Despite concerted attempts by the Media and its "factcheckers" to dismiss the Bain story, Mitt Romney has blown it so badly that it is now the Media issue of the campaign. While Romney is clearly suffering badly under the Obama onslaught on Bain (mostly I submit, due to his own political incompetence -- how in blazes does he expect to distance himself from Bain - the company he founded, owned and ran for 25 years? The very company that is basically his "economic" credential? Incredible political incompetence), so too are the "factcheckers", who have become subjects of ridicule and lampooning at this point.
The tipping point was the Boston Globe story on Bain's SEC's filings from 1999 to 2002, which listed Romney as the CEO, Chairman of the Board and sole stockholder of the company while earning at minimum, $100,000 a year for serving as Bain CEO. Since then other articles and information have come out that pretty much point to Romney having a continuing involvement with Bain during that period. Let me say that that is as it should be given Romney's retention of the titles mentioned above. If he wasn't involved, one would have to question Romney's basic competence. But for whatever reason, Romney has chosen to lie about his role in Bain from the 1999 to 2002 period, making the story much bigger than it would have been -- it now becomes about Romney's character as well as his policies (See Krugman for why discussion of Bain by the Obama campaign makes sense in the larger political narrative regarding the GOP-Romney policy of taking from the poor and the middle class to give more to the rich.)
A somewhat surprising casualty of the Bain story is the "factcheckers", who look like complete fools (or worse.) In particular, Glenn Kessler of the Washington Post, who has been bombarded with ridicule for his assertion that the Bain SEC filings describing Romney as CEO, Chairman of the Board and sole stockholder as not being relevant to whether Romney was involved with Bain. It's gotten so bad that Kessler wrote a personal defense of his writings on the subject:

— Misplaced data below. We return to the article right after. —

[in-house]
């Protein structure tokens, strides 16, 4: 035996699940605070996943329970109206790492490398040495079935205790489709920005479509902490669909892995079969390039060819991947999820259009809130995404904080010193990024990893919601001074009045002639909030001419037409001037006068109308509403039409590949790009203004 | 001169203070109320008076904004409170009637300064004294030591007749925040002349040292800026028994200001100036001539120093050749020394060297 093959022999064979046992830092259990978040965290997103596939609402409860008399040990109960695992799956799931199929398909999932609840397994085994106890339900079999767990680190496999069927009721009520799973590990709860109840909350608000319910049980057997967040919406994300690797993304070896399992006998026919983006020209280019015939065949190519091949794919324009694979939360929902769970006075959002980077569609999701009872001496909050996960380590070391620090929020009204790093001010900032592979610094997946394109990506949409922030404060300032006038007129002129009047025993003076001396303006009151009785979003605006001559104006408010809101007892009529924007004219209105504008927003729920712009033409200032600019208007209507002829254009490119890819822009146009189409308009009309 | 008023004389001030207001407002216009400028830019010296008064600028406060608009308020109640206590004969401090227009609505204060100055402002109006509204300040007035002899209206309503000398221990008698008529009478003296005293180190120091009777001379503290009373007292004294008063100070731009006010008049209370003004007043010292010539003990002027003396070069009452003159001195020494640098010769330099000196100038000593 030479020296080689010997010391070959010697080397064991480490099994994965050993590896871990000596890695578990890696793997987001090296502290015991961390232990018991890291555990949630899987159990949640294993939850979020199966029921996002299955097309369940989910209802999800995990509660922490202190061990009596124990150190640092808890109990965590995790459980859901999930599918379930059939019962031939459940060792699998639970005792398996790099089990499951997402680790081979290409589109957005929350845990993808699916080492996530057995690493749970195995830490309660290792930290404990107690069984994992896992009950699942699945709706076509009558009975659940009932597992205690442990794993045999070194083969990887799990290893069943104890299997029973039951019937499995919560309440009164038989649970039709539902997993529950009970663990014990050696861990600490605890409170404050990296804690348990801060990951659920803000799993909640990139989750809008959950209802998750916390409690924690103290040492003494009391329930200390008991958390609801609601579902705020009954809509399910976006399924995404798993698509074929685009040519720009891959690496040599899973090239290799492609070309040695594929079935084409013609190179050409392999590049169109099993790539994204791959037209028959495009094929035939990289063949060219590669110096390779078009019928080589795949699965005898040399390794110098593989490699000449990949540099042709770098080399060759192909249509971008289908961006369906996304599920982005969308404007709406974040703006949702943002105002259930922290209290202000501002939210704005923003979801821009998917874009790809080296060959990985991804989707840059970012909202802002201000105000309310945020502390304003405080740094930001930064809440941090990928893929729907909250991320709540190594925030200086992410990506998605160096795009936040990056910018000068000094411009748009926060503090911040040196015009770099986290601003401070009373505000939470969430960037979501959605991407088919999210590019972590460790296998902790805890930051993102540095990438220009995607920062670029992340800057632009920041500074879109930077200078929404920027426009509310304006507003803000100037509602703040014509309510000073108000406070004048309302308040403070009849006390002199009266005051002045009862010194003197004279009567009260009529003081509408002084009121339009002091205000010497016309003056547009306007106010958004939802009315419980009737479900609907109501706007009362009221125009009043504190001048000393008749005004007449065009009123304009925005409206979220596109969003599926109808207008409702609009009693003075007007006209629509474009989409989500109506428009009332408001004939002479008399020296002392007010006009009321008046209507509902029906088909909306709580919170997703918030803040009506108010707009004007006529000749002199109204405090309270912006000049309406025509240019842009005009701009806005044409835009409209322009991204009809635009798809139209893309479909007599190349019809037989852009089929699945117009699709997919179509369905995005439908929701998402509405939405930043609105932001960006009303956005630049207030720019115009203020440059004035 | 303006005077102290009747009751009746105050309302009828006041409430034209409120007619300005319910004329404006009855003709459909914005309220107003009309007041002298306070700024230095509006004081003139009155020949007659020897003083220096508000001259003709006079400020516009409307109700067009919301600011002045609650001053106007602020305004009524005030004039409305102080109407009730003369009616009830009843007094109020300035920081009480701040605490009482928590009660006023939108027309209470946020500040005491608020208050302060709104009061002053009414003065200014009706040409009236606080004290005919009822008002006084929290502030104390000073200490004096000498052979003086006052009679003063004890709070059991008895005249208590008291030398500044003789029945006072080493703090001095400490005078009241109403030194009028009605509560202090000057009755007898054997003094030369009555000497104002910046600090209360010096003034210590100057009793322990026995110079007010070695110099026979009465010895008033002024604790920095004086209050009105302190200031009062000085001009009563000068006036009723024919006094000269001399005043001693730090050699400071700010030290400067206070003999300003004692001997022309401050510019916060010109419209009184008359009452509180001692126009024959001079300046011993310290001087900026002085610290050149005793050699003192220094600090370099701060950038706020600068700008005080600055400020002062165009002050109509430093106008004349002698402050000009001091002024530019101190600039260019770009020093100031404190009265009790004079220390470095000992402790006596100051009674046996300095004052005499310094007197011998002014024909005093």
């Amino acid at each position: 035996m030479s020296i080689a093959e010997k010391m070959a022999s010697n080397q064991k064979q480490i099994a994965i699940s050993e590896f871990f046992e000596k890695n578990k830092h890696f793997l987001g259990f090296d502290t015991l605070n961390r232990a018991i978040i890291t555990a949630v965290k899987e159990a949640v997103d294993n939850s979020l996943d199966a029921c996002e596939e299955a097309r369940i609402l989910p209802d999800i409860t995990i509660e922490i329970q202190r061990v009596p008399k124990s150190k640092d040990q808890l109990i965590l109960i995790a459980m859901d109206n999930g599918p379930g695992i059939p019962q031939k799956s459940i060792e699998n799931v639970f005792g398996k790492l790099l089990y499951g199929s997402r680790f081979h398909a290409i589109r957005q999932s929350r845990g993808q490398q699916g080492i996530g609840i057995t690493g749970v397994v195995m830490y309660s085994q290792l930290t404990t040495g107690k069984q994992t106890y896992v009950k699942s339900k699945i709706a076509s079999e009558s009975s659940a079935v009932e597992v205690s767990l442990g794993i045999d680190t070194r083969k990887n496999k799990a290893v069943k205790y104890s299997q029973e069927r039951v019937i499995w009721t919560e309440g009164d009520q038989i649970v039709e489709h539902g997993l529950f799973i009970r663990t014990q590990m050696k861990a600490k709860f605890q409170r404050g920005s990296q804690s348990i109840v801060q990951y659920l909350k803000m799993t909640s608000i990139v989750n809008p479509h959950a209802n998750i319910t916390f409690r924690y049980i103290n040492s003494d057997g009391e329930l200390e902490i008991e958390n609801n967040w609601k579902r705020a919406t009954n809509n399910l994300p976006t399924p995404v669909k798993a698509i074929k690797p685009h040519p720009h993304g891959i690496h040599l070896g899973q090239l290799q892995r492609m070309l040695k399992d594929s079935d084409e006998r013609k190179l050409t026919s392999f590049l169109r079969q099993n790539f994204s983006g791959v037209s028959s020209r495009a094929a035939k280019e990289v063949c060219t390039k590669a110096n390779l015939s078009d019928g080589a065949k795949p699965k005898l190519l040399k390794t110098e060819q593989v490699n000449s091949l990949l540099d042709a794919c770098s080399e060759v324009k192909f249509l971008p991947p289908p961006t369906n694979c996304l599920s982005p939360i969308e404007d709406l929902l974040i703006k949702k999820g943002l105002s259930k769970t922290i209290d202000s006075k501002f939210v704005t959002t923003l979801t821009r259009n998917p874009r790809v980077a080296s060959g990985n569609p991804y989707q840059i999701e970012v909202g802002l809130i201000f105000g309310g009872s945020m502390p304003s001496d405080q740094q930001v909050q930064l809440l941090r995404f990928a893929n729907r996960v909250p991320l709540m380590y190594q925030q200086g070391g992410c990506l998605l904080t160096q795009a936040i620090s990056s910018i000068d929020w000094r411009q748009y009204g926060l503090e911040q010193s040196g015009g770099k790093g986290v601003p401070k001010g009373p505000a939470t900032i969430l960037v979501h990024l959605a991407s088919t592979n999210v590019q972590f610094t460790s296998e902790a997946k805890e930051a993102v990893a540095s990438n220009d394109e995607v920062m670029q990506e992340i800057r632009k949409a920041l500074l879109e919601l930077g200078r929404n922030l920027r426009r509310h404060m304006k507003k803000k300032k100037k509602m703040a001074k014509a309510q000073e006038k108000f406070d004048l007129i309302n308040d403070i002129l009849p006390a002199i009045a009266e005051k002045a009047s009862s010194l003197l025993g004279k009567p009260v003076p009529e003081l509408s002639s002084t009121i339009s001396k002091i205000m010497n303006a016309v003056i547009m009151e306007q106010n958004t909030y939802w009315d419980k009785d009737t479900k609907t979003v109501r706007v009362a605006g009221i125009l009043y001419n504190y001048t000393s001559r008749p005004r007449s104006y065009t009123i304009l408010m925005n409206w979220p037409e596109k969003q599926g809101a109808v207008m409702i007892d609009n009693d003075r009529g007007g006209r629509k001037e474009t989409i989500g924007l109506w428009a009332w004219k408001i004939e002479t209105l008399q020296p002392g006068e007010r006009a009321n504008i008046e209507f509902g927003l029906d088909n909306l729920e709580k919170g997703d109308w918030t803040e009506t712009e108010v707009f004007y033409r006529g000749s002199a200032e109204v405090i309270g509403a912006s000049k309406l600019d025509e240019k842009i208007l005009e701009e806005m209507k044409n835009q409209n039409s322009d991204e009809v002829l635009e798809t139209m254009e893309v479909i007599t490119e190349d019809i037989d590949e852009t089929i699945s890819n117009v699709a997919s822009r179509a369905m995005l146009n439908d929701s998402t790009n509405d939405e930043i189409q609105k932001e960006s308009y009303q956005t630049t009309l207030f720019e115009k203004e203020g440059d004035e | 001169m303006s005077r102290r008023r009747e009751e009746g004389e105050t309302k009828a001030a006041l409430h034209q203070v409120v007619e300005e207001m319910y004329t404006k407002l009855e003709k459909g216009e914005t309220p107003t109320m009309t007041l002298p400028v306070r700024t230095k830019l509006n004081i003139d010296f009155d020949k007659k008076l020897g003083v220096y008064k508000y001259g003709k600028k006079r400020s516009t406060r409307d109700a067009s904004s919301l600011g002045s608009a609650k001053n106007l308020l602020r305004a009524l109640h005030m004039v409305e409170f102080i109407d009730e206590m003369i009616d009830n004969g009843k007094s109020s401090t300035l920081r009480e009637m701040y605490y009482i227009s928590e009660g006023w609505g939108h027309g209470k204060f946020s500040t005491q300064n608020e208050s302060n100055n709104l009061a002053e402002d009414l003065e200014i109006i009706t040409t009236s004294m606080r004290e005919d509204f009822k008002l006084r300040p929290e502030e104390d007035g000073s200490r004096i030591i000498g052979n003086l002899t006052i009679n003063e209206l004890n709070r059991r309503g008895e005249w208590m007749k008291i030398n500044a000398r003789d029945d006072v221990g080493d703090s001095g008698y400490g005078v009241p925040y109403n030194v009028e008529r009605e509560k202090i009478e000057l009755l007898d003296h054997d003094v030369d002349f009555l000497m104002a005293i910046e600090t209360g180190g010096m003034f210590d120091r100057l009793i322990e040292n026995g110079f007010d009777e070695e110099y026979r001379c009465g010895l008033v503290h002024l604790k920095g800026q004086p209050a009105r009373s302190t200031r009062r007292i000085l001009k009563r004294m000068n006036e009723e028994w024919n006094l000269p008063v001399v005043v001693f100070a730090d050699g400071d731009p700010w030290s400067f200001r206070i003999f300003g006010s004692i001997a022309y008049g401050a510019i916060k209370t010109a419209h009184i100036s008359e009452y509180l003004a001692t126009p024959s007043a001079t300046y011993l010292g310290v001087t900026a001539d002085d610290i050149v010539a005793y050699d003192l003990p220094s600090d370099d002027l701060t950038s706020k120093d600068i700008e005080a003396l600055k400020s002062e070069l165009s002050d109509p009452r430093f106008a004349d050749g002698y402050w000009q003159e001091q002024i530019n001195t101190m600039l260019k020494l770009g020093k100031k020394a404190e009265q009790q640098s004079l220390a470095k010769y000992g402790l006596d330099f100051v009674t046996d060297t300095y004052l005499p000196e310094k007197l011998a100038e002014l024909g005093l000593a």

It’s not often that one of my columns gets more than 5,000 comments, many of them angry. I tried responding via Twitter and various e-mail exchanges but eventually gave up because I was overwhelmed. My analysis was also roasted on the web by various people I often admire, and the Huffington Post rewrote my column to highlight exclusive material that they thought I had played down. My best friend from third grade even sent me a message on Facebook saying I “was carrying the Republicans’ water.”The most amusing part of his "general response" is this:
It was that kind of day!
I always value informed critiques. Given the many comments, I will try to make a general response.
For some readers, this may not be important. He is listed as chief executive in SEC documents, he hired the people at Bain, and so they might believe he bears responsibility for these deals. End of story. But that’s really an opinion, not a fact. [Emphasis supplied.]Actually, that's a fact, not an opinion, as a legal matter. Kessler's actual argument is HIS OPINION that even though Romney was legally responsible for Bain decisions from 1999 to 2002, there is no evidence that Romney actually made any Bain decisions in that period.
Beyond being a perverse way to think about the issue, it also misses this very important point - as long as Romney remained the CEO, Chairman of the Board and sole stockholder of Bain, it was within his power to dictate what deals and actions Bain did or did not do. Being charitable, let's assume that Romney did not formulate any policies or actions for Bain during that 3 year period. This does not mean he could not have. He clearly had the legal power to act. If he chose not to, then that is an act of control. Romney "controlled" Bain as we understand the term legally and as a matter of common sense.
Kessler wrote "The years 1999-2002 are a gray period in Romney’s life." Perhaps in some ways, but not regarding the fact that Romney had the power at Bain during that period. It seems clear that Kessler consulted experts to support HIS OPINION, not to actually discover the facts:
I consulted with securities law experts who have many years of experience with these particular SEC filings. One expert pointed out that the titles are basically meaningless, that someone can be listed as a chief executive and have no responsibilities whatsoever.This is nonsense. If someone is listed as CEO and has "no responsibilities whatsoever," then THAT FACT needs to be disclosed. It is a material issue and listing someone as CEO who has "no responsibilities whatsoever" without explaining this reality is a false and misleading statement that violates the securities laws.
Beyond that, a CEO serves at the pleasure of a Board of Directors (Romney was Chairman of the Board), who in turn serves at the pleasure of the stockholders (Romney was the sole stockholder of Bain.) It requires strains that would make political campaigns red faced to make the argument that Kessler, ostensibly a "factchecker," makes here.
The question is why did Kessler destroy his own reputation on this story? Personally, I have hard time explaining it. I predict it will get worse for Romney AND Kessler on this story.